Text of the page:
Administrative Internship in the Executive Director’s Office

by | 10.22.2014 at 10:21am
Butler

The Office of the Executive Director at the Earth Institute is seeking an intern to provide administrative support during the work week. Intern tasks include administrative work such as correspondence, scheduling, phone and desk coverage, photocopying, mailings, and errands. The intern may also be asked to provide research support to the team, including compiling and editing reports and presentations, as well as support in planning and executing Executive Director’s events, meetings, conferences, and seminars.

Volcanic Plumbing at Mid-Ocean Ridges Goes Far Deeper than Thought

by | 10.21.2014 at 12:01pm
The images were taken aboard the R/V Langseth on a 2008 expedition to the East Pacific Rise. (Marjanovic)

New pictures in the journal Nature Geoscience may help resolve a debate about how new crust forms at mid-ocean ridges where earth’s tectonic plates are slowly pulling apart.

Cohen: China’s Pollution Problems Mirroring U.S. Experience

by | 10.20.2014 at 5:50pm
Cohen Steven CCTV 101814

China’s problems with air pollution mirror what the United States went through during the rapid economic growth following World War II, and the solutions will likely be the same, Earth Institute Executive Director Steven Cohen said Saturday on an English-language news program on China Central Television.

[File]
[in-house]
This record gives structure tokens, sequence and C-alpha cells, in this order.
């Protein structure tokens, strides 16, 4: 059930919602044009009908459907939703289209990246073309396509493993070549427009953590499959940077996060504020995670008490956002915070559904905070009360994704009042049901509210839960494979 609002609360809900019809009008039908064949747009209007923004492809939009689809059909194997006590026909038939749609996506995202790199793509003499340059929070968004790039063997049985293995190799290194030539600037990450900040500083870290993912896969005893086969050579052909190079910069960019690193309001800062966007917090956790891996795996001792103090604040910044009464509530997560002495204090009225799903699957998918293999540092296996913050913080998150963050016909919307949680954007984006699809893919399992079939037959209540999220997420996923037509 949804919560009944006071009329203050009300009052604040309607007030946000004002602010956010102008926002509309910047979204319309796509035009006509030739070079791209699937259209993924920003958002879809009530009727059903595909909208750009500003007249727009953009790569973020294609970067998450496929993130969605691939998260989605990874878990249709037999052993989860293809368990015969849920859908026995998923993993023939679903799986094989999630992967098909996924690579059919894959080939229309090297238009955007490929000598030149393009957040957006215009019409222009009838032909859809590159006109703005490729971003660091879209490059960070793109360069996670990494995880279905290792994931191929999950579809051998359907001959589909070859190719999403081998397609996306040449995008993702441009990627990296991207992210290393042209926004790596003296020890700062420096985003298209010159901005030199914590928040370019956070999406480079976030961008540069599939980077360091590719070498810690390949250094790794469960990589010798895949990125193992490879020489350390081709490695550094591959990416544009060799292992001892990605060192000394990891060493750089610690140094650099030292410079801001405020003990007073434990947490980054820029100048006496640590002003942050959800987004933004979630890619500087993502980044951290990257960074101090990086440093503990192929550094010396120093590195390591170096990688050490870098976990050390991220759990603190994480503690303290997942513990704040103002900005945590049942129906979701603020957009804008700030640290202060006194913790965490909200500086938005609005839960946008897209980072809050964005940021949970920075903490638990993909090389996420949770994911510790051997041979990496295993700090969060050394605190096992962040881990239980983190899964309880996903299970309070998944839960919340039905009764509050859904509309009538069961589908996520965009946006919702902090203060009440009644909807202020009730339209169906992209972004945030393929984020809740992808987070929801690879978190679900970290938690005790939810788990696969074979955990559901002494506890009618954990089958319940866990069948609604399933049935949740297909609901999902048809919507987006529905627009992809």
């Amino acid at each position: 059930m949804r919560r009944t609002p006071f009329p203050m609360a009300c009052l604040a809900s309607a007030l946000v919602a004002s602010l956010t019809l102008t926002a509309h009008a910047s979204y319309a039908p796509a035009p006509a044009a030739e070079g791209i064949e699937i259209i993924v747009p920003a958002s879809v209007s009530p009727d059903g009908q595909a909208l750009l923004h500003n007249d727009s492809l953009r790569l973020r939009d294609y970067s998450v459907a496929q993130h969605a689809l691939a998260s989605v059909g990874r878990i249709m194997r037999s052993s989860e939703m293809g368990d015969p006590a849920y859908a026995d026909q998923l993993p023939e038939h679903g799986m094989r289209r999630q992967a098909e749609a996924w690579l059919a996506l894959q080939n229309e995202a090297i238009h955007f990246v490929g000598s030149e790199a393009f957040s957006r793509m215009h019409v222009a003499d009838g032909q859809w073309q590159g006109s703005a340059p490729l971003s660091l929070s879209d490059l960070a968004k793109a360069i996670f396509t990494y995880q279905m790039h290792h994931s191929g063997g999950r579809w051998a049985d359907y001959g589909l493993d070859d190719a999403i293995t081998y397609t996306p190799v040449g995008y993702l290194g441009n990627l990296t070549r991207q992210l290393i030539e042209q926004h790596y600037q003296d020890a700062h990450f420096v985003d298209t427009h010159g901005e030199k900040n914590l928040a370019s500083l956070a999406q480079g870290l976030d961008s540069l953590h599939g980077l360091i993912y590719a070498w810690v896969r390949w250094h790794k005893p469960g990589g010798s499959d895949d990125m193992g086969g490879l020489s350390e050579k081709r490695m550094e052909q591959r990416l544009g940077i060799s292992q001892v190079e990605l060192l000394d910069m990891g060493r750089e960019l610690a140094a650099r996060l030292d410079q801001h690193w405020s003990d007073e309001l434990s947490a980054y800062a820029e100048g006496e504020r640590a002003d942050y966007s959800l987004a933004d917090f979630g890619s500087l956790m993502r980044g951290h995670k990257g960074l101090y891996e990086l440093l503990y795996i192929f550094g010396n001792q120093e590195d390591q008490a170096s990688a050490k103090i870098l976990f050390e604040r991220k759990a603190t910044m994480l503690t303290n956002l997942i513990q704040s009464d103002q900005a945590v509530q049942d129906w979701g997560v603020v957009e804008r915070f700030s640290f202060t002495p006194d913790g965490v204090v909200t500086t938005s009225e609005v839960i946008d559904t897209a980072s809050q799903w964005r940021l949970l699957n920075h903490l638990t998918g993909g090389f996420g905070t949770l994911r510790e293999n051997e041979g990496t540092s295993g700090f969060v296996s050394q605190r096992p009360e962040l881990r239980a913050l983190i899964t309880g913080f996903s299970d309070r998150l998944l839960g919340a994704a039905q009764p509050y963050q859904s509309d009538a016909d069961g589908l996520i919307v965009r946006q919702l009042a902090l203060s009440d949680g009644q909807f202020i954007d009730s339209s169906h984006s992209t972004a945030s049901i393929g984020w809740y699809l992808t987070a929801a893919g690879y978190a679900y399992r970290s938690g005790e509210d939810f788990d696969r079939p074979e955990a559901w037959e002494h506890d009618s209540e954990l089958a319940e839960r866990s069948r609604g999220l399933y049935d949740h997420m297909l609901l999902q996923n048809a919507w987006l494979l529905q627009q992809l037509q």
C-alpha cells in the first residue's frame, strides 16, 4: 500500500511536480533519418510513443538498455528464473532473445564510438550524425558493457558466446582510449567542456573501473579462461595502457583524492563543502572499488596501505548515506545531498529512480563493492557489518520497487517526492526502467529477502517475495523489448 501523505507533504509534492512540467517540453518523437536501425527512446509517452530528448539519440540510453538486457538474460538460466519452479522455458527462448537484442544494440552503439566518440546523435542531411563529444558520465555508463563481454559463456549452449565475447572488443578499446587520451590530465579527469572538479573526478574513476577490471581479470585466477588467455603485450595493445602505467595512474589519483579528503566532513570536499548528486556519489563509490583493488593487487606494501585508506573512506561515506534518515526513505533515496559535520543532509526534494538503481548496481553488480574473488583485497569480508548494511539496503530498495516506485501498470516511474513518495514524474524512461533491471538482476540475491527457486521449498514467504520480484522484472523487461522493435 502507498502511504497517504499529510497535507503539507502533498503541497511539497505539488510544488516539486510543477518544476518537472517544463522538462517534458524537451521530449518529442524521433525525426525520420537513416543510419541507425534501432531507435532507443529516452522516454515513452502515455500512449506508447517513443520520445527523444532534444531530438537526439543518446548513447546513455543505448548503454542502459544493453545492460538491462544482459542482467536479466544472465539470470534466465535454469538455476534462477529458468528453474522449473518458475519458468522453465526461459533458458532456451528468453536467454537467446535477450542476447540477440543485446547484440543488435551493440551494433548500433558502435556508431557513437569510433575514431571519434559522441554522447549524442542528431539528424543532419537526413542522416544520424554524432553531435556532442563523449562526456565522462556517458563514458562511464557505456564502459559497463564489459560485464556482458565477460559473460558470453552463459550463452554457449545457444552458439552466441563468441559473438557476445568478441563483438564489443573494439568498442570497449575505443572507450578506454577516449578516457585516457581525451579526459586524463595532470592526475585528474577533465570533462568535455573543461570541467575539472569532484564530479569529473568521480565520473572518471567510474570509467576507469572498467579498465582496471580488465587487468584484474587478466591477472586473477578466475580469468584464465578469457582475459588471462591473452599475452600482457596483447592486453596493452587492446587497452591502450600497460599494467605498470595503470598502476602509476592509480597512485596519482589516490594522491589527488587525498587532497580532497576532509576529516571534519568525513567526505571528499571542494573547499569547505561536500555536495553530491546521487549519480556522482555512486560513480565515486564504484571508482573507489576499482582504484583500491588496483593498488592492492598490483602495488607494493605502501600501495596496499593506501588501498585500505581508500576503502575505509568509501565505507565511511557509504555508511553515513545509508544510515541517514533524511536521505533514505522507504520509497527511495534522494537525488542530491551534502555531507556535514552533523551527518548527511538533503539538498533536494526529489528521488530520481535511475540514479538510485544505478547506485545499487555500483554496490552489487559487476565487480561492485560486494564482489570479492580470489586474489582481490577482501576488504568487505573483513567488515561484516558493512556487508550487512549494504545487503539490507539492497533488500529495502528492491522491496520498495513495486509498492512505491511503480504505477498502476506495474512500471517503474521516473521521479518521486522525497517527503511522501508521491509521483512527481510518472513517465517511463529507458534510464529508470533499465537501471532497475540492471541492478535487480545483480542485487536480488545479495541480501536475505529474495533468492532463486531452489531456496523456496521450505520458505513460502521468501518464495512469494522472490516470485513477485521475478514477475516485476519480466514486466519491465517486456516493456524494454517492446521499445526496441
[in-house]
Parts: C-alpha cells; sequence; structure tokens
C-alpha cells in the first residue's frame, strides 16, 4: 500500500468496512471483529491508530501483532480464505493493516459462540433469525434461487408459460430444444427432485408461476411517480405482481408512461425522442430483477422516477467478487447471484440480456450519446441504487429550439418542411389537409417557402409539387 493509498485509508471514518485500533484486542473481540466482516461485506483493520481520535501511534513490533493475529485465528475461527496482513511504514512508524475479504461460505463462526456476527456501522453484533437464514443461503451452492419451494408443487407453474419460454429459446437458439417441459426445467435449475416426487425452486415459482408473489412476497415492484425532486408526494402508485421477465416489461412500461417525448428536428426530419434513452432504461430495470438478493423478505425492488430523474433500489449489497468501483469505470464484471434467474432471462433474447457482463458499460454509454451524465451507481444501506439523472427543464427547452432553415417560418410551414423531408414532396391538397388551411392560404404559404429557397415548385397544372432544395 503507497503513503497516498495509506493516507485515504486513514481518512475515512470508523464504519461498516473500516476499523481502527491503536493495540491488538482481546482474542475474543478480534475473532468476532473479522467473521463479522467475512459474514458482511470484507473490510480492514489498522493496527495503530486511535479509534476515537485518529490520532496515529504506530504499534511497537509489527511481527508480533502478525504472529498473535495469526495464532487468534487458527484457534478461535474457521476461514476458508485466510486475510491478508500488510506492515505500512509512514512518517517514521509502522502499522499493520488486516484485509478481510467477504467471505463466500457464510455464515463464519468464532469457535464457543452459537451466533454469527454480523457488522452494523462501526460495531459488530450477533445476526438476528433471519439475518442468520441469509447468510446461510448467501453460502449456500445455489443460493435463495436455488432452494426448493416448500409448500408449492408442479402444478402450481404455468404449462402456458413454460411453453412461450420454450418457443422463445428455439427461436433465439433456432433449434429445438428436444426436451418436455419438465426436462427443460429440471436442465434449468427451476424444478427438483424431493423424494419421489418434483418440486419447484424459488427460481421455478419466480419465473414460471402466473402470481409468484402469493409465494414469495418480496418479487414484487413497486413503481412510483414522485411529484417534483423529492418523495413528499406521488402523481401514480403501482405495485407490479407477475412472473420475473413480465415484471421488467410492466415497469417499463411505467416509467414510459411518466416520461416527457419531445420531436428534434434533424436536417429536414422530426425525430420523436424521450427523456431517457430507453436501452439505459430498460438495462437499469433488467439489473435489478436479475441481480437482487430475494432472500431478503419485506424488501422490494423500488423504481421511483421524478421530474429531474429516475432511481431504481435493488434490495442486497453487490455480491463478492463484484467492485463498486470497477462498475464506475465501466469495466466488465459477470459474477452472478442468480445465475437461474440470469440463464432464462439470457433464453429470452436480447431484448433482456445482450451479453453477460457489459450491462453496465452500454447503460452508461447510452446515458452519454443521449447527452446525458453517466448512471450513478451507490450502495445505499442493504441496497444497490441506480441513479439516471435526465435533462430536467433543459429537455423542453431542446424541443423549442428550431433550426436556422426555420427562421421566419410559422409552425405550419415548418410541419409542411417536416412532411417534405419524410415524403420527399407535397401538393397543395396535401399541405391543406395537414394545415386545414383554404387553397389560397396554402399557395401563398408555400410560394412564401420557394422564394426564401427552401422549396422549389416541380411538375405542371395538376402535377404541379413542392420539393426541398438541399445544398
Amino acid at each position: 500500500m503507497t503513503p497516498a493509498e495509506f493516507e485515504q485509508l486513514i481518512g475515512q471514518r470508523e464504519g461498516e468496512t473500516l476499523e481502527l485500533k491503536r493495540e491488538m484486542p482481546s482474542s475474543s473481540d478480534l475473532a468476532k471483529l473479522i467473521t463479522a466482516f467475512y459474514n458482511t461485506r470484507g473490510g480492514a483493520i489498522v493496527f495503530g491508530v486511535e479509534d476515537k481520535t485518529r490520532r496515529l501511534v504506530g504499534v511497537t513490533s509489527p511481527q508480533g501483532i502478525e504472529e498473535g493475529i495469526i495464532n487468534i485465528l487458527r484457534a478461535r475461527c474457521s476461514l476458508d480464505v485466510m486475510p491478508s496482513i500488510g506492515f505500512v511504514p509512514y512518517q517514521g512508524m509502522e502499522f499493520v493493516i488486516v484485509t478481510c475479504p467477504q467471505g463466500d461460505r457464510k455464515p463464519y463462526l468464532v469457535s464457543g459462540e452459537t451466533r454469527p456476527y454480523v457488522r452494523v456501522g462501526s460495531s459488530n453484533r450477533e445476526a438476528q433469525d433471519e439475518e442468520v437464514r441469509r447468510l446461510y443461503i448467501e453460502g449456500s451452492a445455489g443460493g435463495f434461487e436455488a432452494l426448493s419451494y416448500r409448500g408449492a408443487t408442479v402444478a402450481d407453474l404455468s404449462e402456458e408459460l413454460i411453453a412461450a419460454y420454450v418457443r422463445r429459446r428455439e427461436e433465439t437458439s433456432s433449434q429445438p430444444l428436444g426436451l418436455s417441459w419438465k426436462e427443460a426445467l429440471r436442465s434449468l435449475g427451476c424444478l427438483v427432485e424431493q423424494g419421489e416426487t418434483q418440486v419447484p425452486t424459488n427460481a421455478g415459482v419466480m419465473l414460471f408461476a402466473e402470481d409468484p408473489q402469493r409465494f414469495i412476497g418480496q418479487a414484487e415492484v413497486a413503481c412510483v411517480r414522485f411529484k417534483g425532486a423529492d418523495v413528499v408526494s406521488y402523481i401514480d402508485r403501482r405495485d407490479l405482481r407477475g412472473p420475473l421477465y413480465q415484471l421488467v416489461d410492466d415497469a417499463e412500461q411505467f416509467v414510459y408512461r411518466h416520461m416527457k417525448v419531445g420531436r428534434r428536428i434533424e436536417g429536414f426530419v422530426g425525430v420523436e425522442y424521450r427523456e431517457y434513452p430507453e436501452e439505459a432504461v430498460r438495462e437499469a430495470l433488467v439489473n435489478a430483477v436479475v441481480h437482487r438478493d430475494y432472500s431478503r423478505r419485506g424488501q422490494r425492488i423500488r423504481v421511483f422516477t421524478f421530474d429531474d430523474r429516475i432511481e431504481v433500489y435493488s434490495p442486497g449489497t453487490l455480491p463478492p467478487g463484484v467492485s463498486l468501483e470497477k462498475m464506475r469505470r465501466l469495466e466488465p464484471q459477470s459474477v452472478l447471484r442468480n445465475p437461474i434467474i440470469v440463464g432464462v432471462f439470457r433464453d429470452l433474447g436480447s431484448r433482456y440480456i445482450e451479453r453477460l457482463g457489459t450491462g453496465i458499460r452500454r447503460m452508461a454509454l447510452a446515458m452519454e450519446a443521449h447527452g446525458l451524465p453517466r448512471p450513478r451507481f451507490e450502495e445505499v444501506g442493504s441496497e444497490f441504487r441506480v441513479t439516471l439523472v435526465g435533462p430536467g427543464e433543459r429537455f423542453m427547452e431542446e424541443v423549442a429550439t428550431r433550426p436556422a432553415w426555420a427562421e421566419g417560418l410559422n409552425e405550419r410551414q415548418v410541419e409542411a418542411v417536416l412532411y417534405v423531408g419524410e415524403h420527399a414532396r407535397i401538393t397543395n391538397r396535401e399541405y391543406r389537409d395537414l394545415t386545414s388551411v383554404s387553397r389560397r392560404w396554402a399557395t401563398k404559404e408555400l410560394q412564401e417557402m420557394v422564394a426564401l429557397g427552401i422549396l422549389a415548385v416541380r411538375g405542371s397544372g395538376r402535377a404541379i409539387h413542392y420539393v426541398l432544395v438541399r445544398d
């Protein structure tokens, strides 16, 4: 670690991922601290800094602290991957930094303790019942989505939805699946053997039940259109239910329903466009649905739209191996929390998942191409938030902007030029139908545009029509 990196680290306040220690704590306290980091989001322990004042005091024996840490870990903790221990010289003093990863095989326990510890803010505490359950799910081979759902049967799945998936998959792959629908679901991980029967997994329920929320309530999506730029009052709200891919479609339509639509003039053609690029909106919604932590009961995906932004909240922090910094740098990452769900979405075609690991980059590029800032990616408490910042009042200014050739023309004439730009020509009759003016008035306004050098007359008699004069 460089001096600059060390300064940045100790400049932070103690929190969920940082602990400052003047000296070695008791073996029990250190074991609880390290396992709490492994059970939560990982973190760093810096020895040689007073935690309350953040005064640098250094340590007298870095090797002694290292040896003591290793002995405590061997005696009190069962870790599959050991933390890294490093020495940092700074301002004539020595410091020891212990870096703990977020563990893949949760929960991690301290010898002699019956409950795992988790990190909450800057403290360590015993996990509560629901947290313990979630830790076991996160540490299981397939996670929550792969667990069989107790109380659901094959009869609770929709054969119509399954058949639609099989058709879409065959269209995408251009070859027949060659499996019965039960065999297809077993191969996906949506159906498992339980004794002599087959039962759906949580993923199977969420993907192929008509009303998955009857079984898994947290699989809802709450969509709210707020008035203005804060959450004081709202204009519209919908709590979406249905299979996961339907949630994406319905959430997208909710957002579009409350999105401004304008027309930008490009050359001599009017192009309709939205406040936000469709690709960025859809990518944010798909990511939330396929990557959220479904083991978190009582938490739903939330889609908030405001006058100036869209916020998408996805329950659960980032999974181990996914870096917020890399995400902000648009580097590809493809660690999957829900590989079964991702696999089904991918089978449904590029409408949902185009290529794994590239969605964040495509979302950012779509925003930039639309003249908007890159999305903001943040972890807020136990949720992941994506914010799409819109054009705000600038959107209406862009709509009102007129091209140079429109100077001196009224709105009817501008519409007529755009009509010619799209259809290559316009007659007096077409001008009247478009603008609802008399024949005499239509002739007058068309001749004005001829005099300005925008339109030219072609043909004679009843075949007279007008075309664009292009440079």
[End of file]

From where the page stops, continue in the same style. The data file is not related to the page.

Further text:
Watch Your Step: the Alpha Predator of the Ordovician

by | 10.20.2014 at 12:00pm
Squid-like cephalopods ruled the oceans in the Ordovician. Image: University of Michigan Museum of Natural History

Frozen into the stone floor of a stairway landing, several flights up in Columbia’s Lewisohn Hall, sits a stark reminder of how life has evolved in the sea. Part 6 of the Columbia Geology Tour.

M.S. Professor Looks to Past for Future Drought Mitigation

by | 10.17.2014 at 12:41pm
A dust storm engulfs Stratford, Texas in April of 1935. The drought of 1934 was likely made worse by dust storms triggered by the poor agricultural practices of the time.
Credit: NOAA/George E. Marsh Album

M.S. in Sustainability Management professor Ben Cook often tells his students that the past can provide critical lessons for how we manage sustainability challenges now and in the future. Thus, it is not surprising that Cook, whose research at the Earth Institute’s Lamont-Dougherty Earth Observatory focuses on drought, hydroclimate, and interactions between the land surface and climate system, recently found that the drought of 1934 was caused in part by an atmospheric phenomenon that may also be the reason for California’s current drought. Cook, along with fellow climate scientists Richard Seager and Jason Smerdon, focus on the 1934 drought in a study that was featured by the American Geophysical Union (AGU).

MPA Program Announces Full Fellowship Opportunity—Apply Now

by | 10.17.2014 at 12:30pm
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The Master of Public Administration in Environmental Science and Policy program now offers its first full-tuition grant, the Dean’s Environmental Science and Policy Fellowship. Apply by Nov. 1 for early admission.